Epidemics and Genocide in Eastern Europe, 1890-1945

Epidemics and Genocide in Eastern Europe, 1890-1945

by Paul Julian Weindling

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Overview

Epidemics and Genocide in Eastern Europe, 1890-1945 by Paul Julian Weindling

How did typhus come to be viewed as a "Jewish disease" and what was the connection between the anti-typhus measures during the First World War and the Nazi gas chambers and other genocidal medical practices in the Second World War? This powerful book provides valuable new insight into the history of German medicine in its reaction to the international fight against typhus and the perceived threat of epidemics from the East in the early part of this century. Paul Weindling examines how German bacteriology became increasingly racialized, and how it sought to eradicate the disease by the eradication of the perceived carriers. Delousing became a key feature of Nazi preventive medicine during the Holocaust, and gassing a favored means of eliminating typhus.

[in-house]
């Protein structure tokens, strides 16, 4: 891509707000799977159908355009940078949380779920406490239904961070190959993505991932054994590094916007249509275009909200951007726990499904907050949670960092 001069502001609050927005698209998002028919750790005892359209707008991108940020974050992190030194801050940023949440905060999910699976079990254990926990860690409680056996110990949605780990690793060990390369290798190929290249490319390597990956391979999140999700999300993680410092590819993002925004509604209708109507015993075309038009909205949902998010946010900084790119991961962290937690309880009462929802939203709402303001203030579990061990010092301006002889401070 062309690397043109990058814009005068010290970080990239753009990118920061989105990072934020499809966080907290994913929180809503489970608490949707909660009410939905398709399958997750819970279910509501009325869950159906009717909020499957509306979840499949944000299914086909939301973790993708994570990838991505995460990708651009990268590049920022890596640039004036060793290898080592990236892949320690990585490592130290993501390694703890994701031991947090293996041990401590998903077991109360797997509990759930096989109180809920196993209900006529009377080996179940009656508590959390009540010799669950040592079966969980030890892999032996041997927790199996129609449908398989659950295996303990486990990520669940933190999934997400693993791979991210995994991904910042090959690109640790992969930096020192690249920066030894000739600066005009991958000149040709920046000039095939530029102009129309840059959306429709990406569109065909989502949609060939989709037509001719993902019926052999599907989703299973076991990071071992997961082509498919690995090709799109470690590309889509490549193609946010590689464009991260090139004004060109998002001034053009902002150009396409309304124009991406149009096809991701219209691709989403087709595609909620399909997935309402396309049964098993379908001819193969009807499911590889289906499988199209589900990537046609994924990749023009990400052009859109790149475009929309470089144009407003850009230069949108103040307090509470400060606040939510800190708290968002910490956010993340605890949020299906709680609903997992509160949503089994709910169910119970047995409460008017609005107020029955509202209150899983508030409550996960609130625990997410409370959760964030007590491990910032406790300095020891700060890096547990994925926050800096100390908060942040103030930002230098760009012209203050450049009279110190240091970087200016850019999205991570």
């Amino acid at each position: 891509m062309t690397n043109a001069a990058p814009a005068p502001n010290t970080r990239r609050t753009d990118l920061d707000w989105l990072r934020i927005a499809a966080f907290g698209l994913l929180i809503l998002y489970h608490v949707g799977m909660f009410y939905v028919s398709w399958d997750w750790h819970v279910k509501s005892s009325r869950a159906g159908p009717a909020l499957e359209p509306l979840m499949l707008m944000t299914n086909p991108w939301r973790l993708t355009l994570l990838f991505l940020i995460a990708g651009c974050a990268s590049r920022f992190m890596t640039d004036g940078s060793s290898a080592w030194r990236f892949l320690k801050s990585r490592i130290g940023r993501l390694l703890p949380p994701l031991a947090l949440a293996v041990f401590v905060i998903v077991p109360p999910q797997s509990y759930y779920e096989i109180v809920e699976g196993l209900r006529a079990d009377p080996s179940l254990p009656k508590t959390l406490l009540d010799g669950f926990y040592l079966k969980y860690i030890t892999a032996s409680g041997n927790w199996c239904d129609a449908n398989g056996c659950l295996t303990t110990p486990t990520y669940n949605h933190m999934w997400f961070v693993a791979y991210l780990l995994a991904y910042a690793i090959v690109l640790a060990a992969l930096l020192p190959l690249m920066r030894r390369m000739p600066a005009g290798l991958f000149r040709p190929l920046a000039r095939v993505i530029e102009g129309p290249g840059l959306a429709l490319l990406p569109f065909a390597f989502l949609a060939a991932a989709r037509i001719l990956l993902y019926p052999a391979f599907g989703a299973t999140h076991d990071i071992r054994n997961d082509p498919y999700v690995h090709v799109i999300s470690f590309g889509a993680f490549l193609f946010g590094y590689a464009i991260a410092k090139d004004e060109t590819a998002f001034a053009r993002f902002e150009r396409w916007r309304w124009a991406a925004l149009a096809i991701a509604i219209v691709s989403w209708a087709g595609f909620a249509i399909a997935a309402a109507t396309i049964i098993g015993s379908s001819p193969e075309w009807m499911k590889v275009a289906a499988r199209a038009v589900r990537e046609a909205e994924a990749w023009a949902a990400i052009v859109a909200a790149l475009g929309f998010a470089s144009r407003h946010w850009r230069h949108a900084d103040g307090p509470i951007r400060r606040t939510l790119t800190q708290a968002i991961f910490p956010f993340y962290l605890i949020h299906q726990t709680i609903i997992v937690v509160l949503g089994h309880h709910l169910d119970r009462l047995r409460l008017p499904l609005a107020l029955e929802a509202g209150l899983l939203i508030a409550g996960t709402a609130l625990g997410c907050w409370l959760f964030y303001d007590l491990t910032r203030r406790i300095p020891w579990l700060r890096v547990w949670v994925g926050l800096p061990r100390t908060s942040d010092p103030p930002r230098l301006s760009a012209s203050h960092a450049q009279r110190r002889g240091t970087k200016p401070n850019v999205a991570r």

Product Details

ISBN-13: 9780198206910
Publisher: Oxford University Press, USA
Publication date: 03/30/2000
Pages: 486
Product dimensions: 6.30(w) x 9.30(h) x 1.30(d)

Table of Contents

PART 1: MICROBES AND MIGRANTS
1. Disease as Metamorphosis
2. Eradicating Parasites
3. Cleansing Bodies, Defending Borders
4. The First World War and Combating Lice
PART II: CONTAINMENT
5. Defending German Health: Technical Solutions
6. The Sanitary Iron Curtain: The Relief of Polish and Russian Typhus
7. German-Soviet Medical Collaboration
8. The Demise of Internationalism
PART III: ERADICATION
9. From Geo-medicine to Genocide
10. Delousing and the Holocaust
11. 'Victory with Vaccines': Human-Guinea Pigs and Louse-Feeders
12. From Medical Research to Biological Warfare
13. Clinical Trials on Trial
APPENDICES
I. Typhus statistics in Germany, Poland, Russia, and the Ukraine
II. Typhus Vaccines and Sera, 1876-1944
Select Bibliography
Index

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